• CKD hits minorities disproportionately, with African Americans affected at a rate of nearly three times that of Caucasians as the number of new cases of kidney failure per million is 783 for African Americans and 295 for whites. Hispanics, Asians, Pacific Islanders, Native Americans and the elderly are also at increased risk. 
  • Each year, more than 88,000 Americans die from causes related to kidney failure. 
  • CKD continues to be a major cause of lost productivity, physician visits and hospitalizations among men and women.
Do you think you may be at risk for kidney disease? Find out by taking the kidney quiz on the National Kidney Foundation's website

Tuesday, February 21, 2012

Younger Bone Marrow Registry Members 10 Times More Likely to Be Called

Be The Match® recruiters across the country are spreading the word that people between the ages of 18 and 44 are especially needed to save more lives. In fact, registry members in this age group are 10 times more likely to be called as a potential donor than other members of the registry.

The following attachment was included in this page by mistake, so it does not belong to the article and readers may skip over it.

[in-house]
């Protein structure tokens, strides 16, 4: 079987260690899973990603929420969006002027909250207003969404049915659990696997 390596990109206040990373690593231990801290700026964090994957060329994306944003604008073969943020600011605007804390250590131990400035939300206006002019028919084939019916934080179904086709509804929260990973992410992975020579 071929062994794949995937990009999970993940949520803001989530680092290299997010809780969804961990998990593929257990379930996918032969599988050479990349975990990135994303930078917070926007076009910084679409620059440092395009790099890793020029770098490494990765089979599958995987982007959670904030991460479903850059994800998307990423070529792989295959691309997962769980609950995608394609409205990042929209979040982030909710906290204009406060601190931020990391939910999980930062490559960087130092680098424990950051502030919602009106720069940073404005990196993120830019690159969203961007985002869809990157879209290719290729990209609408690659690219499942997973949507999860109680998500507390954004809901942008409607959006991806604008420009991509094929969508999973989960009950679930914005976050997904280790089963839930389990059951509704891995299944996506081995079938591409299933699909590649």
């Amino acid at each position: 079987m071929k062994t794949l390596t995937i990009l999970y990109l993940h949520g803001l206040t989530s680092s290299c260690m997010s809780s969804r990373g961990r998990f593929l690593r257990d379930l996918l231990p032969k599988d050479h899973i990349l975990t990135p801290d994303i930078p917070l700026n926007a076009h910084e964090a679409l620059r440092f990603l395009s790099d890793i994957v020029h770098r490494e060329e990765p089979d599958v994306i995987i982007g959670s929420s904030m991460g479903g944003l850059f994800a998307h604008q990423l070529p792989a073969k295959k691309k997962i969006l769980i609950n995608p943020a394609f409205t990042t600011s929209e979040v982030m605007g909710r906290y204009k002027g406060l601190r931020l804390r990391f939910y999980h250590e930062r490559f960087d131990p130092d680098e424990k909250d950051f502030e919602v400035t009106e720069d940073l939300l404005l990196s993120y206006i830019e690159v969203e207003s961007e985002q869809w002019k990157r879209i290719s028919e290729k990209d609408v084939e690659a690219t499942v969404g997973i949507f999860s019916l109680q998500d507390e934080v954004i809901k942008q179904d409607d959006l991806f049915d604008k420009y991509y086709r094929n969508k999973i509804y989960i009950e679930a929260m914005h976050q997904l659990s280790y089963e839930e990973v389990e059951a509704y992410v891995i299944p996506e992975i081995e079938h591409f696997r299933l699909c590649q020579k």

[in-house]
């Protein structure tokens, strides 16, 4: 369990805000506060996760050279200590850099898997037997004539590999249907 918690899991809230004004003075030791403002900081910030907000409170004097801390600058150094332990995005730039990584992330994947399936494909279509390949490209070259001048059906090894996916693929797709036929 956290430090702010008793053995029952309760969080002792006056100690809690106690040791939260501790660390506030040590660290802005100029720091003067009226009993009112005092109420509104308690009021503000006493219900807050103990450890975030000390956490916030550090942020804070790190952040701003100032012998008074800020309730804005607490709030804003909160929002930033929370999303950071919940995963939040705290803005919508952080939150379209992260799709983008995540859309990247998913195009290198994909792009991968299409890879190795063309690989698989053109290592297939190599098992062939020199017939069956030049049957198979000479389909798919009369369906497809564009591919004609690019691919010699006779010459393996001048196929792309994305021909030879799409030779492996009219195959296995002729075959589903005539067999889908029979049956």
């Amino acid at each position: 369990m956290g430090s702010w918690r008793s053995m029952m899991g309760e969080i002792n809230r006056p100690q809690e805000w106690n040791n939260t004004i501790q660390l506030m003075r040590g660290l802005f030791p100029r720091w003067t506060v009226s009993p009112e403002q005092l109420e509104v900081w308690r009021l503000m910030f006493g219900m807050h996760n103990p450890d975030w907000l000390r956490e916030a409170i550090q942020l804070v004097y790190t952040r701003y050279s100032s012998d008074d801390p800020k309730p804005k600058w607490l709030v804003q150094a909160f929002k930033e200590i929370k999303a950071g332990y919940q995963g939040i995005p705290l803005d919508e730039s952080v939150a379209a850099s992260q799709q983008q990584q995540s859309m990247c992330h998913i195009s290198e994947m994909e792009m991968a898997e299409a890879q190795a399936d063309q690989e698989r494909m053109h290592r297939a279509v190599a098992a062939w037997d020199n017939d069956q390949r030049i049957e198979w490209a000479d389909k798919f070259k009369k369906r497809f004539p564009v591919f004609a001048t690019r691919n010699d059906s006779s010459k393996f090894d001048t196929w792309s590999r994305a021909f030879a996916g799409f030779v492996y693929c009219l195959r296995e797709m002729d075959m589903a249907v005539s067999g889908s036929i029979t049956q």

Transplant doctors weigh many factors when selecting a donor for one of their patients; the age of the donor is one of them. This reflects research findings that patients who receive cells from younger donors have a better chance at long-term survival after transplant. Younger donors produce more and higher-quality cells than older donors, and transplants with a high number of quality cells improve the chances of success.

Recruitment efforts are changing to respond to this need. College initiatives will continue to grow. Recruiters are asking sponsors, patient families, and partners to focus their drive efforts on attracting younger, committed registry members.

The age range for joining and being listed on the registry has not changed. Those who are between the ages of 18 and 60, meet health guidelines and are willing to donate to any patient in need, are still welcome to join the registry.

Friday, February 17, 2012

Article Inspires Woman to Give Kidney to Stranger

What an amazing story about 8-year-old NFT patient Jaquilyn Shaw and her altruistic kidney donor!